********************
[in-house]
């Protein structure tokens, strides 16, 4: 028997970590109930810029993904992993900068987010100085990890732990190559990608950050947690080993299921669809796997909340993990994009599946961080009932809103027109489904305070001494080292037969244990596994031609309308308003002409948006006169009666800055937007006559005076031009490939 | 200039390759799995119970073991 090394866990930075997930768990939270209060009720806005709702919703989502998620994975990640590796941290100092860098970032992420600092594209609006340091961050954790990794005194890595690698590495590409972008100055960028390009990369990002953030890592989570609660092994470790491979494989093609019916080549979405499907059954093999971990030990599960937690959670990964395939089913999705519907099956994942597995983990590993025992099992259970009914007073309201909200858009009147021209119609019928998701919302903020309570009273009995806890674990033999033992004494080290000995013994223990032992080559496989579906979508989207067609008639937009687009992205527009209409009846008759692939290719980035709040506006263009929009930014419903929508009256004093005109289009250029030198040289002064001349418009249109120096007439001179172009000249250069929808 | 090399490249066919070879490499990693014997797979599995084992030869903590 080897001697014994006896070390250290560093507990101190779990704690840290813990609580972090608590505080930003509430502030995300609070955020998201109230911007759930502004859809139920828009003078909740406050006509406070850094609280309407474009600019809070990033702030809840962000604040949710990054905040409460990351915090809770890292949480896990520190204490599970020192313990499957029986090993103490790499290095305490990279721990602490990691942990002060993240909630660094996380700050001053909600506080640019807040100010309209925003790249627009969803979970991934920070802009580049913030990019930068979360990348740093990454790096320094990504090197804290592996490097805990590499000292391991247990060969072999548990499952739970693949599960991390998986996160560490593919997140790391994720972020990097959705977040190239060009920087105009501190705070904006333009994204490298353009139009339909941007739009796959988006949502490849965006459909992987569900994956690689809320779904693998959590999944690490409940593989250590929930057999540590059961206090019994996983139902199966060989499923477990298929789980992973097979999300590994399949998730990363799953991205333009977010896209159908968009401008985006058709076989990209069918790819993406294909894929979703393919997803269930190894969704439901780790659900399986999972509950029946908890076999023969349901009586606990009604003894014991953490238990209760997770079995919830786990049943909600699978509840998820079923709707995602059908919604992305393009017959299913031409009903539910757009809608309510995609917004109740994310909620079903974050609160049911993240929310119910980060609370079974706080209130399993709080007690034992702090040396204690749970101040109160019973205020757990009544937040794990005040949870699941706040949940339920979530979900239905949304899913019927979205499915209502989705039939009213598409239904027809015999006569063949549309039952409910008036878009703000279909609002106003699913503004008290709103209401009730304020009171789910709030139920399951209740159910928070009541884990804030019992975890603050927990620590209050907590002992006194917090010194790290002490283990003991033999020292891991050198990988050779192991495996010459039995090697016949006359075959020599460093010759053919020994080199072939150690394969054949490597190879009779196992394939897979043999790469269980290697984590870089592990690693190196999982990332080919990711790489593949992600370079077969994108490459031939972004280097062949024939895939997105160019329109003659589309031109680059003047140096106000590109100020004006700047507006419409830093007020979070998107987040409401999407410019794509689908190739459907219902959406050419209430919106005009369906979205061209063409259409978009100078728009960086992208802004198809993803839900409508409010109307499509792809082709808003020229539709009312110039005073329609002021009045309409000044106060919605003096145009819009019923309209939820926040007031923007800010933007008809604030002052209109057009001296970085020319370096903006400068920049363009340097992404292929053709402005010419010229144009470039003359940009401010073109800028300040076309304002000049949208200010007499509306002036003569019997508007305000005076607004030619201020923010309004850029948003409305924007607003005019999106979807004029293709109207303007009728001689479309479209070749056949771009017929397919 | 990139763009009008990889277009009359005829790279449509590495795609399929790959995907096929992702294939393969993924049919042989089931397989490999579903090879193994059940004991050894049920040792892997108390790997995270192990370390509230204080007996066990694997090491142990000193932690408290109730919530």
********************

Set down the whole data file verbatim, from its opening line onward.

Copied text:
[in-house]
């Protein structure tokens, strides 16, 4: 028997970590109930810029993904992993900068987010100085990890732990190559990608950050947690080993299921669809796997909340993990994009599946961080009932809103027109489904305070001494080292037969244990596994031609309308308003002409948006006169009666800055937007006559005076031009490939 | 200039390759799995119970073991 090394866990930075997930768990939270209060009720806005709702919703989502998620994975990640590796941290100092860098970032992420600092594209609006340091961050954790990794005194890595690698590495590409972008100055960028390009990369990002953030890592989570609660092994470790491979494989093609019916080549979405499907059954093999971990030990599960937690959670990964395939089913999705519907099956994942597995983990590993025992099992259970009914007073309201909200858009009147021209119609019928998701919302903020309570009273009995806890674990033999033992004494080290000995013994223990032992080559496989579906979508989207067609008639937009687009992205527009209409009846008759692939290719980035709040506006263009929009930014419903929508009256004093005109289009250029030198040289002064001349418009249109120096007439001179172009000249250069929808 | 090399490249066919070879490499990693014997797979599995084992030869903590 080897001697014994006896070390250290560093507990101190779990704690840290813990609580972090608590505080930003509430502030995300609070955020998201109230911007759930502004859809139920828009003078909740406050006509406070850094609280309407474009600019809070990033702030809840962000604040949710990054905040409460990351915090809770890292949480896990520190204490599970020192313990499957029986090993103490790499290095305490990279721990602490990691942990002060993240909630660094996380700050001053909600506080640019807040100010309209925003790249627009969803979970991934920070802009580049913030990019930068979360990348740093990454790096320094990504090197804290592996490097805990590499000292391991247990060969072999548990499952739970693949599960991390998986996160560490593919997140790391994720972020990097959705977040190239060009920087105009501190705070904006333009994204490298353009139009339909941007739009796959988006949502490849965006459909992987569900994956690689809320779904693998959590999944690490409940593989250590929930057999540590059961206090019994996983139902199966060989499923477990298929789980992973097979999300590994399949998730990363799953991205333009977010896209159908968009401008985006058709076989990209069918790819993406294909894929979703393919997803269930190894969704439901780790659900399986999972509950029946908890076999023969349901009586606990009604003894014991953490238990209760997770079995919830786990049943909600699978509840998820079923709707995602059908919604992305393009017959299913031409009903539910757009809608309510995609917004109740994310909620079903974050609160049911993240929310119910980060609370079974706080209130399993709080007690034992702090040396204690749970101040109160019973205020757990009544937040794990005040949870699941706040949940339920979530979900239905949304899913019927979205499915209502989705039939009213598409239904027809015999006569063949549309039952409910008036878009703000279909609002106003699913503004008290709103209401009730304020009171789910709030139920399951209740159910928070009541884990804030019992975890603050927990620590209050907590002992006194917090010194790290002490283990003991033999020292891991050198990988050779192991495996010459039995090697016949006359075959020599460093010759053919020994080199072939150690394969054949490597190879009779196992394939897979043999790469269980290697984590870089592990690693190196999982990332080919990711790489593949992600370079077969994108490459031939972004280097062949024939895939997105160019329109003659589309031109680059003047140096106000590109100020004006700047507006419409830093007020979070998107987040409401999407410019794509689908190739459907219902959406050419209430919106005009369906979205061209063409259409978009100078728009960086992208802004198809993803839900409508409010109307499509792809082709808003020229539709009312110039005073329609002021009045309409000044106060919605003096145009819009019923309209939820926040007031923007800010933007008809604030002052209109057009001296970085020319370096903006400068920049363009340097992404292929053709402005010419010229144009470039003359940009401010073109800028300040076309304002000049949208200010007499509306002036003569019997508007305000005076607004030619201020923010309004850029948003409305924007607003005019999106979807004029293709109207303007009728001689479309479209070749056949771009017929397919 | 990139763009009008990889277009009359005829790279449509590495795609399929790959995907096929992702294939393969993924049919042989089931397989490999579903090879193994059940004991050894049920040792892997108390790997995270192990370390509230204080007996066990694997090491142990000193932690408290109730919530």